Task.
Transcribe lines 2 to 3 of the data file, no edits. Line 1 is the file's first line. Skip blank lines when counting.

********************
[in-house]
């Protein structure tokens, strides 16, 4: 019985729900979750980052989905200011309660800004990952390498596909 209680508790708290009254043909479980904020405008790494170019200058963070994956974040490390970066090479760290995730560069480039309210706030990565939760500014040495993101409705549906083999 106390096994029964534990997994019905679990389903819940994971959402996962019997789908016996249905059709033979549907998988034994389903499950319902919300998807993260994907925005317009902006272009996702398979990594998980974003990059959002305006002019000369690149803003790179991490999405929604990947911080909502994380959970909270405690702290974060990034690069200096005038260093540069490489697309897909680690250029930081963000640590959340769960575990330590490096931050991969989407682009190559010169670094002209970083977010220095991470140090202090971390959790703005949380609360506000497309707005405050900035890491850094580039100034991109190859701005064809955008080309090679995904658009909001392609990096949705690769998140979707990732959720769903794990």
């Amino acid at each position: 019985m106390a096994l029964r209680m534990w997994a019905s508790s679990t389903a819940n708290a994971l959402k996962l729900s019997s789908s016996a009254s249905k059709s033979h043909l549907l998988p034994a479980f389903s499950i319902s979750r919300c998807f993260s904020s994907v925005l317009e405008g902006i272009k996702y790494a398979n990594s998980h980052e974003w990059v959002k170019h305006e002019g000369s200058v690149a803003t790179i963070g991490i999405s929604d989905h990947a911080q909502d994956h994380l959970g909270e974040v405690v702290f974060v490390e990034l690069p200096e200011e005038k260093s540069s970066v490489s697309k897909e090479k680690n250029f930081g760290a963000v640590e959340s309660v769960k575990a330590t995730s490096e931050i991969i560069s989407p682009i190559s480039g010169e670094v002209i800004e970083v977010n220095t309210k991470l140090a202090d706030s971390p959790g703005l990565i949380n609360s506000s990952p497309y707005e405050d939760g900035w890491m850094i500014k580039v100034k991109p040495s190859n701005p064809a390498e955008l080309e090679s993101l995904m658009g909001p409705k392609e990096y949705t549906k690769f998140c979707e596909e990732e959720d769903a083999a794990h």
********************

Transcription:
């Protein structure tokens, strides 16, 4: 019985729900979750980052989905200011309660800004990952390498596909 209680508790708290009254043909479980904020405008790494170019200058963070994956974040490390970066090479760290995730560069480039309210706030990565939760500014040495993101409705549906083999 106390096994029964534990997994019905679990389903819940994971959402996962019997789908016996249905059709033979549907998988034994389903499950319902919300998807993260994907925005317009902006272009996702398979990594998980974003990059959002305006002019000369690149803003790179991490999405929604990947911080909502994380959970909270405690702290974060990034690069200096005038260093540069490489697309897909680690250029930081963000640590959340769960575990330590490096931050991969989407682009190559010169670094002209970083977010220095991470140090202090971390959790703005949380609360506000497309707005405050900035890491850094580039100034991109190859701005064809955008080309090679995904658009909001392609990096949705690769998140979707990732959720769903794990």
């Amino acid at each position: 019985m106390a096994l029964r209680m534990w997994a019905s508790s679990t389903a819940n708290a994971l959402k996962l729900s019997s789908s016996a009254s249905k059709s033979h043909l549907l998988p034994a479980f389903s499950i319902s979750r919300c998807f993260s904020s994907v925005l317009e405008g902006i272009k996702y790494a398979n990594s998980h980052e974003w990059v959002k170019h305006e002019g000369s200058v690149a803003t790179i963070g991490i999405s929604d989905h990947a911080q909502d994956h994380l959970g909270e974040v405690v702290f974060v490390e990034l690069p200096e200011e005038k260093s540069s970066v490489s697309k897909e090479k680690n250029f930081g760290a963000v640590e959340s309660v769960k575990a330590t995730s490096e931050i991969i560069s989407p682009i190559s480039g010169e670094v002209i800004e970083v977010n220095t309210k991470l140090a202090d706030s971390p959790g703005l990565i949380n609360s506000s990952p497309y707005e405050d939760g900035w890491m850094i500014k580039v100034k991109p040495s190859n701005p064809a390498e955008l080309e090679s993101l995904m658009g909001p409705k392609e990096y949705t549906k690769f998140c979707e596909e990732e959720d769903a083999a794990h």